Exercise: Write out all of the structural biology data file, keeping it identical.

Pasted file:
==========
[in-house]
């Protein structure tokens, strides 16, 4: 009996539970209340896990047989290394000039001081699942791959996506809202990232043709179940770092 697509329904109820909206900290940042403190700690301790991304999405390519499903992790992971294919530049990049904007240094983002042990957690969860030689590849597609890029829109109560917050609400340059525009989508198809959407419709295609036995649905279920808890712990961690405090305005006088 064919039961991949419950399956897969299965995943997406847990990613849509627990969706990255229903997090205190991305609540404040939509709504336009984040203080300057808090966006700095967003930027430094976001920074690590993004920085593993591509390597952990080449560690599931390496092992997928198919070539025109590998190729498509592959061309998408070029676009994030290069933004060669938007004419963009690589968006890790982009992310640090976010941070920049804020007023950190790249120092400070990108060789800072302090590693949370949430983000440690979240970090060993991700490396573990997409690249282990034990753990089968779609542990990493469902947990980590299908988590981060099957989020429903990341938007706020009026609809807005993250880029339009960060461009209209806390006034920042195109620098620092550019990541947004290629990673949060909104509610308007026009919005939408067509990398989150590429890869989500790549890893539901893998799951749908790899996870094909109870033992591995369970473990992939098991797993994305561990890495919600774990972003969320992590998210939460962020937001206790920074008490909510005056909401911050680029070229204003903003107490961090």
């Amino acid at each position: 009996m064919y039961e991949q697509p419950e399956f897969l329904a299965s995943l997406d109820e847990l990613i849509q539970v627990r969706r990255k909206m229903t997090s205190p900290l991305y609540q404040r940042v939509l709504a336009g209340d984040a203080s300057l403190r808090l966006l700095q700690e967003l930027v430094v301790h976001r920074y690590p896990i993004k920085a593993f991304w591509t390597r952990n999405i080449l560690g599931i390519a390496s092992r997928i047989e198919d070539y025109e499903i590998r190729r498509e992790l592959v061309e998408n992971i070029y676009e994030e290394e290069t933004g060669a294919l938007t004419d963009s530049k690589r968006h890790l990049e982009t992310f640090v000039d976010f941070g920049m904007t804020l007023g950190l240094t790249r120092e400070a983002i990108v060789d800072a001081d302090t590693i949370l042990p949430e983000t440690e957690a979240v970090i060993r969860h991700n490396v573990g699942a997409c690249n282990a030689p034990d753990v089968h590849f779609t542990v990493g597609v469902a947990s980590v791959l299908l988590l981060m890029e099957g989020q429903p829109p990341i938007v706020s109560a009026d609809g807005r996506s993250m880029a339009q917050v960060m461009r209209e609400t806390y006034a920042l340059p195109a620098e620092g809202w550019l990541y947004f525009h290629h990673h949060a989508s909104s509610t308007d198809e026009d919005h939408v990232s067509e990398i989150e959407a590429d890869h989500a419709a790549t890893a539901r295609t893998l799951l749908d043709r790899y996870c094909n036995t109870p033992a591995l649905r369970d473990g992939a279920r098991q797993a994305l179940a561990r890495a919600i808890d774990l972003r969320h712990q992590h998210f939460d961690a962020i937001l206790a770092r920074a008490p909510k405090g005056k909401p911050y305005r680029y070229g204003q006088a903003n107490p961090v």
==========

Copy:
[in-house]
């Protein structure tokens, strides 16, 4: 009996539970209340896990047989290394000039001081699942791959996506809202990232043709179940770092 697509329904109820909206900290940042403190700690301790991304999405390519499903992790992971294919530049990049904007240094983002042990957690969860030689590849597609890029829109109560917050609400340059525009989508198809959407419709295609036995649905279920808890712990961690405090305005006088 064919039961991949419950399956897969299965995943997406847990990613849509627990969706990255229903997090205190991305609540404040939509709504336009984040203080300057808090966006700095967003930027430094976001920074690590993004920085593993591509390597952990080449560690599931390496092992997928198919070539025109590998190729498509592959061309998408070029676009994030290069933004060669938007004419963009690589968006890790982009992310640090976010941070920049804020007023950190790249120092400070990108060789800072302090590693949370949430983000440690979240970090060993991700490396573990997409690249282990034990753990089968779609542990990493469902947990980590299908988590981060099957989020429903990341938007706020009026609809807005993250880029339009960060461009209209806390006034920042195109620098620092550019990541947004290629990673949060909104509610308007026009919005939408067509990398989150590429890869989500790549890893539901893998799951749908790899996870094909109870033992591995369970473990992939098991797993994305561990890495919600774990972003969320992590998210939460962020937001206790920074008490909510005056909401911050680029070229204003903003107490961090």
């Amino acid at each position: 009996m064919y039961e991949q697509p419950e399956f897969l329904a299965s995943l997406d109820e847990l990613i849509q539970v627990r969706r990255k909206m229903t997090s205190p900290l991305y609540q404040r940042v939509l709504a336009g209340d984040a203080s300057l403190r808090l966006l700095q700690e967003l930027v430094v301790h976001r920074y690590p896990i993004k920085a593993f991304w591509t390597r952990n999405i080449l560690g599931i390519a390496s092992r997928i047989e198919d070539y025109e499903i590998r190729r498509e992790l592959v061309e998408n992971i070029y676009e994030e290394e290069t933004g060669a294919l938007t004419d963009s530049k690589r968006h890790l990049e982009t992310f640090v000039d976010f941070g920049m904007t804020l007023g950190l240094t790249r120092e400070a983002i990108v060789d800072a001081d302090t590693i949370l042990p949430e983000t440690e957690a979240v970090i060993r969860h991700n490396v573990g699942a997409c690249n282990a030689p034990d753990v089968h590849f779609t542990v990493g597609v469902a947990s980590v791959l299908l988590l981060m890029e099957g989020q429903p829109p990341i938007v706020s109560a009026d609809g807005r996506s993250m880029a339009q917050v960060m461009r209209e609400t806390y006034a920042l340059p195109a620098e620092g809202w550019l990541y947004f525009h290629h990673h949060a989508s909104s509610t308007d198809e026009d919005h939408v990232s067509e990398i989150e959407a590429d890869h989500a419709a790549t890893a539901r295609t893998l799951l749908d043709r790899y996870c094909n036995t109870p033992a591995l649905r369970d473990g992939a279920r098991q797993a994305l179940a561990r890495a919600i808890d774990l972003r969320h712990q992590h998210f939460d961690a962020i937001l206790a770092r920074a008490p909510k405090g005056k909401p911050y305005r680029y070229g204003q006088a903003n107490p961090v």